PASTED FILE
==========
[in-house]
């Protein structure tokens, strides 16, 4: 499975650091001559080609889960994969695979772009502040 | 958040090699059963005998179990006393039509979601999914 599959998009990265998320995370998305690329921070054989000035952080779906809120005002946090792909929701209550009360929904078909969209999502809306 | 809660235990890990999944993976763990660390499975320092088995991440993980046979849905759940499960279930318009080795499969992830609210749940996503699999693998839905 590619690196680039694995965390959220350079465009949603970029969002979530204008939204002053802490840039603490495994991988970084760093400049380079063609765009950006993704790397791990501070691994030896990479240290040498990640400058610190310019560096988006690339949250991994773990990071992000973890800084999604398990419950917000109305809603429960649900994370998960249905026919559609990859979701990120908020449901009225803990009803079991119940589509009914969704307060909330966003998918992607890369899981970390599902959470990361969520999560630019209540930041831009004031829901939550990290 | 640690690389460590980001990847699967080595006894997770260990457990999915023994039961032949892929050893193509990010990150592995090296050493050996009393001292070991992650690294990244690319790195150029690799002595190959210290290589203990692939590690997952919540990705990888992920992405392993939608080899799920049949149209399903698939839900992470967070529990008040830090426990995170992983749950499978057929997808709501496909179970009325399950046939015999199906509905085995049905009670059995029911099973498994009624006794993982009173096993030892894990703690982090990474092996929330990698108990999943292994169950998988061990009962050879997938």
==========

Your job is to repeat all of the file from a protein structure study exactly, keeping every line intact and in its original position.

[in-house]
């Protein structure tokens, strides 16, 4: 499975650091001559080609889960994969695979772009502040 | 958040090699059963005998179990006393039509979601999914 599959998009990265998320995370998305690329921070054989000035952080779906809120005002946090792909929701209550009360929904078909969209999502809306 | 809660235990890990999944993976763990660390499975320092088995991440993980046979849905759940499960279930318009080795499969992830609210749940996503699999693998839905 590619690196680039694995965390959220350079465009949603970029969002979530204008939204002053802490840039603490495994991988970084760093400049380079063609765009950006993704790397791990501070691994030896990479240290040498990640400058610190310019560096988006690339949250991994773990990071992000973890800084999604398990419950917000109305809603429960649900994370998960249905026919559609990859979701990120908020449901009225803990009803079991119940589509009914969704307060909330966003998918992607890369899981970390599902959470990361969520999560630019209540930041831009004031829901939550990290 | 640690690389460590980001990847699967080595006894997770260990457990999915023994039961032949892929050893193509990010990150592995090296050493050996009393001292070991992650690294990244690319790195150029690799002595190959210290290589203990692939590690997952919540990705990888992920992405392993939608080899799920049949149209399903698939839900992470967070529990008040830090426990995170992983749950499978057929997808709501496909179970009325399950046939015999199906509905085995049905009670059995029911099973498994009624006794993982009173096993030892894990703690982090990474092996929330990698108990999943292994169950998988061990009962050879997938």